In environments like the Internet, faults follow unusual patterns, dictated by the combination of malicious attacks with accidental faults such as long communication delays caused by temporary network partitions. In this scenario, attackers can force buffer overflows in order to leave the system in an inconsistent state or to prevent it from doing progress, causing a denial of service. This paper is about the effects that finite memory has on intrusion-tolerant protocols and systems. We present the problem and propose a generic mitigation technique based on repair nodes that reduces the buffer space requirements. An experimental evaluation of the buffer usage with and without this technique is presented, allowing to assess in practice the effects of finite memory in a real, albeit simple, intrusion-tolerant system. © 2008 IEEE.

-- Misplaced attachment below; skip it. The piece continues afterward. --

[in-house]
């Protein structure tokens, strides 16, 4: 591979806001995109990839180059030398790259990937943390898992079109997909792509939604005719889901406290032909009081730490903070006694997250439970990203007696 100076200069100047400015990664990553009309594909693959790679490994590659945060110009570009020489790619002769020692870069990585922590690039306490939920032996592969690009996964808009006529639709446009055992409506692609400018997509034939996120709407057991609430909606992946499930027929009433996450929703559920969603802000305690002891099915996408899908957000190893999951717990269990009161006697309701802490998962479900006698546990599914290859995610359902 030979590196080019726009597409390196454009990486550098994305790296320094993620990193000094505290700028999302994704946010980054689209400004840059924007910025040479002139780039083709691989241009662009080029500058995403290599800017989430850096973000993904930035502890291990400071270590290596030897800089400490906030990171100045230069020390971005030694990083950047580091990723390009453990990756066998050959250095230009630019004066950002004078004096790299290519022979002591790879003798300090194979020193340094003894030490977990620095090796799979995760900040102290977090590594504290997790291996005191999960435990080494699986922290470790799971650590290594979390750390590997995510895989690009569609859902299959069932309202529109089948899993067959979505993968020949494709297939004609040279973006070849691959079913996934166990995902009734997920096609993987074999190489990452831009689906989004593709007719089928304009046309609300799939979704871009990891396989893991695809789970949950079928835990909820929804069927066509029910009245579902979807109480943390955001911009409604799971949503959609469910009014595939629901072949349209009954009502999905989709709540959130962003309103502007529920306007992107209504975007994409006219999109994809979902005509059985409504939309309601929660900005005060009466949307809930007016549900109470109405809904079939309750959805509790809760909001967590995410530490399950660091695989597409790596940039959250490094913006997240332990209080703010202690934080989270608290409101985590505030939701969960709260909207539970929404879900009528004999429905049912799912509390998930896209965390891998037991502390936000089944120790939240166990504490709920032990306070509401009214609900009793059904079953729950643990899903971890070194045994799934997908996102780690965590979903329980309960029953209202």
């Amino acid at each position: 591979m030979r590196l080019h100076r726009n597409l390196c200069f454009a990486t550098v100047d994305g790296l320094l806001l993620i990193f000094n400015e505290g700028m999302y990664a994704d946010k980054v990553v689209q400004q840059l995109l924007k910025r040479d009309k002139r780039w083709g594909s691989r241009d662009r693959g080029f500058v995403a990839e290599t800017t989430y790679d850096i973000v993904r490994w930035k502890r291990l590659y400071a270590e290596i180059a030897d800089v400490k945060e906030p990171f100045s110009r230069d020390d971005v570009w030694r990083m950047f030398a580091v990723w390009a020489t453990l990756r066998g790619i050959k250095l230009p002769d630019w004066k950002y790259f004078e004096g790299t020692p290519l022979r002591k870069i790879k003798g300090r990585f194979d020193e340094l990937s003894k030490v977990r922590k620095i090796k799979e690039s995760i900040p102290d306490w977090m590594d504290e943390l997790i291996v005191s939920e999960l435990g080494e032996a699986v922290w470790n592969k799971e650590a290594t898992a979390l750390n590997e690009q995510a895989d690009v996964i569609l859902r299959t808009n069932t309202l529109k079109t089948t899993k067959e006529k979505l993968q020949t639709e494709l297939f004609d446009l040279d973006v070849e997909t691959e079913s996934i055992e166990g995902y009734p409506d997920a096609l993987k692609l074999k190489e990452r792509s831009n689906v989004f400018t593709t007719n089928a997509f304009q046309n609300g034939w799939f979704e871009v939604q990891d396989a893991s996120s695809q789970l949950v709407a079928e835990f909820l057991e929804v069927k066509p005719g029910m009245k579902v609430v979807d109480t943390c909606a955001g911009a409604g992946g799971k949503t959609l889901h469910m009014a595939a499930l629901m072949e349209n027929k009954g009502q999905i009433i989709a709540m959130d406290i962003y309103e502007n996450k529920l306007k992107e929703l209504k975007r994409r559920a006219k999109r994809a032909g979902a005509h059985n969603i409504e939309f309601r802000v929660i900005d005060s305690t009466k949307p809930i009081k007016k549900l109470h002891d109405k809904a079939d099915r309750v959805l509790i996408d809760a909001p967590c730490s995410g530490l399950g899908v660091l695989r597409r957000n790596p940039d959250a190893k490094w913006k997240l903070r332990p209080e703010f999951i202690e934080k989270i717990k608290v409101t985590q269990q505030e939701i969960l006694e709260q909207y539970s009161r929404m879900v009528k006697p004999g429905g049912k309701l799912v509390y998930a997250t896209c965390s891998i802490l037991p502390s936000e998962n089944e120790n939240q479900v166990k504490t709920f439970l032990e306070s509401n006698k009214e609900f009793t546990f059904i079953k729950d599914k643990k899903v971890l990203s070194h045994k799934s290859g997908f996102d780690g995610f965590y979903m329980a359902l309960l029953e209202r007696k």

|Original language||English (US)|
|Title of host publication||Proceedings of the 7th IEEE International Symposium on Networking Computing and Applications, NCA 2008|
|Publisher||IEEE Computer Societyhelp@computer.org|
|Number of pages||8|
|State||Published - Jan 1 2008|